SNAP to NY Victims: “Now go to the police”

By Zach Hiner
SNAP (Survivors Network of those Abused by Priests)
August 15, 2019

Children in New York are much safer now because hundreds of abusers were publicly exposed yesterday by brave victims of sexual violence, thanks to the window opened by the Child Victims Act. Now, we urge those survivors to take the next crucial step: reporting to law enforcement.

Often, the quickest way to protect children is to 'out' perpetrators. Thanks to these courageous victims, that happened many times yesterday. But the very best way to protect the vulnerable is to jail those who would prey on them. That can only happen when survivors call law enforcement and make a report. We urge every single person who filed a suit yesterday to call the police today, if they have not already done so.

It is our moral and civic duty to share with police and prosecutors what we know and suspect about possible child sex crimes and cover ups. It is the duty of law enforcement to determine what information might help charge and convict these wrongdoers and keep them from repeating those offenses. 

That is what should happen today, especially in New York, but also across the US. We believe that if a person is strong enough to file a lawsuit, they are strong enough to file a police report. Both will go a long ways towards safeguarding the vulnerable. In NY, a report should not only be made to police, but also to the office of Attorney General Letitia James. AG James can be contacted by calling her sexual abuse hotline at 1-800-771-7755 or by visiting the sexual abuse investigation page.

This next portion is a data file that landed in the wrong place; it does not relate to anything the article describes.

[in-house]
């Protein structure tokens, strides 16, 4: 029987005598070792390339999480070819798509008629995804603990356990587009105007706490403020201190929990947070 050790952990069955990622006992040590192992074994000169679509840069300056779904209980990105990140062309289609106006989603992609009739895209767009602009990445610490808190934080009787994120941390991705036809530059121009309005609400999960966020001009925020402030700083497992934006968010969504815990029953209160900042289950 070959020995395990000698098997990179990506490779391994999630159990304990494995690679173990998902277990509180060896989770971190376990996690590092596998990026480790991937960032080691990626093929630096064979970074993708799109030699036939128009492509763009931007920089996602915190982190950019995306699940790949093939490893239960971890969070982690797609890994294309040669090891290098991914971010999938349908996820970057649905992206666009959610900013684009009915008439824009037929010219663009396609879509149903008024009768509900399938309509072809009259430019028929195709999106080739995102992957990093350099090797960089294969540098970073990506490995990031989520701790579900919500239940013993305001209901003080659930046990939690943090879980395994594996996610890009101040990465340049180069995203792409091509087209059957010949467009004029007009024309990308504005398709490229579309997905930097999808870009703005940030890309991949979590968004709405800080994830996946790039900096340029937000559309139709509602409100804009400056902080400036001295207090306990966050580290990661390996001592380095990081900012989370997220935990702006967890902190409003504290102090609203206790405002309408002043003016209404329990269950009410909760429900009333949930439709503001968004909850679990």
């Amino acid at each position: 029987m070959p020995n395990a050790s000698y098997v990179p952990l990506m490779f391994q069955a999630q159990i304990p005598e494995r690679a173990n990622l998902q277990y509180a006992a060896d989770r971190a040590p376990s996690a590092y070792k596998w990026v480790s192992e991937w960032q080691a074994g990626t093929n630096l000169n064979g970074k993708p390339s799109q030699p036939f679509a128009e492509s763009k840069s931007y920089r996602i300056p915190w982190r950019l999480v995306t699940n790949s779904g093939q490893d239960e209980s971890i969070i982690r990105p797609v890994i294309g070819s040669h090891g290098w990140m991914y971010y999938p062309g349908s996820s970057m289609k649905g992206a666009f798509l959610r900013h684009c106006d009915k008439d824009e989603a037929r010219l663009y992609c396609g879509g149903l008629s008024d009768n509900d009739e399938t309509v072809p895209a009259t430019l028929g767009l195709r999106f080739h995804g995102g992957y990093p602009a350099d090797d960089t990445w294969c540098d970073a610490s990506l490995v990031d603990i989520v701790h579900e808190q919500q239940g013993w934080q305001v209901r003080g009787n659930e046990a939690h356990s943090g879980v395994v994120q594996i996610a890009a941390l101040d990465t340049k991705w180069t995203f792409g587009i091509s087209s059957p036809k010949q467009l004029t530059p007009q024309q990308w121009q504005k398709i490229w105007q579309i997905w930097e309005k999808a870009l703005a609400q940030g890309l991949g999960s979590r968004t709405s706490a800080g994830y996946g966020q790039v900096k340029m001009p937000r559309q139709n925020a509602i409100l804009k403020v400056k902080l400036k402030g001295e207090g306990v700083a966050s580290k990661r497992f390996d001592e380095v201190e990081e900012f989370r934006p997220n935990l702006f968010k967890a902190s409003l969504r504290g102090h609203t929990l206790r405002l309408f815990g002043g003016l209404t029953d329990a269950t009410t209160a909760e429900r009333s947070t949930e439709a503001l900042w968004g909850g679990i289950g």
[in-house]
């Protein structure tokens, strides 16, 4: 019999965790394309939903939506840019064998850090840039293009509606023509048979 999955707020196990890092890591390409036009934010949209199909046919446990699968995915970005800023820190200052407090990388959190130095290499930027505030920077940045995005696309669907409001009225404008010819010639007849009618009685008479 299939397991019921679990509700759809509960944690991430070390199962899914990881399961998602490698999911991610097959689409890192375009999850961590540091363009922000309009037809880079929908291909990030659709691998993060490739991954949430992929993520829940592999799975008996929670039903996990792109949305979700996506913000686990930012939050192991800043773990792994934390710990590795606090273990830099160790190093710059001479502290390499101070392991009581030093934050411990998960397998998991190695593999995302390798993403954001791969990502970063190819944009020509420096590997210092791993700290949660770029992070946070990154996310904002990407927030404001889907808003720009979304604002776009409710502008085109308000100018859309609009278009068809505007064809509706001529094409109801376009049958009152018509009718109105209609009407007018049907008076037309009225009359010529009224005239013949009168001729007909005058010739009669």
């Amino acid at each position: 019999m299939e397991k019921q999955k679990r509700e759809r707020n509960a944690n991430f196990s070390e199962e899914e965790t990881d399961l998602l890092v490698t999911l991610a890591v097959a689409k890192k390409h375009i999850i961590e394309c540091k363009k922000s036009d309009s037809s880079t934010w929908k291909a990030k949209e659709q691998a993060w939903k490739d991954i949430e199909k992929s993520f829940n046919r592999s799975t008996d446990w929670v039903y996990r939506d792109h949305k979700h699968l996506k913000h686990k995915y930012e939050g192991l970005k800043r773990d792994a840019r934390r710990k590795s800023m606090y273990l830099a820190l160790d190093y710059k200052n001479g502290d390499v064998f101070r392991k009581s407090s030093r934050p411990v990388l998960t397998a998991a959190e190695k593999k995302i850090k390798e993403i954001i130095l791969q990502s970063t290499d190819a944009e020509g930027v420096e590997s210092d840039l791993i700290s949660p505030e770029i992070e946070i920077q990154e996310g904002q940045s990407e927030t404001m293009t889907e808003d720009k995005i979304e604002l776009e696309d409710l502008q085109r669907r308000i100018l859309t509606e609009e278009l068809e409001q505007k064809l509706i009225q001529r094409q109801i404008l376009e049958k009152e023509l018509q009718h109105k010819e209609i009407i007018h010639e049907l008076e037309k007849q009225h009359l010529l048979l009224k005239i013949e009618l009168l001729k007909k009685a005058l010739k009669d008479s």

We applaud every victim who reports crimes to anyone at any time, especially the many New York victims who have already talked with police and prosecutors. But we believe more could and should. The time to do so is now.

Our plea goes beyond the directly victimized. It includes current and former co-workers and supervisors of abusers, and their neighbors and their friends and their relatives. They too should call law enforcement if they saw or suspected abuse.

Most of the accused are older. However, there is no magic age at which molesters stop abusing.

Many of the accused are deceased. However, there may be accomplices who could still be charged with related crimes like witness tampering, victim intimidation, evidence destruction, and other wrongdoing. We will not know unless the crimes are reported to police, even if the principal wrongdoer is dead.  

Many of the alleged crimes happened long ago, but it is up to the professionals in law enforcement to decide whether allegations can become formal charges. But they cannot even begin to investigate or pursue child molesters unless the victims, witnesses and whistle-blowers speak up. 

So, for the sake of the vulnerable, we all need to step up our game. We need to summon even more strength. We need to call law enforcement and do our part to see that dangerous men and women in New York are behind bars where they really belong.



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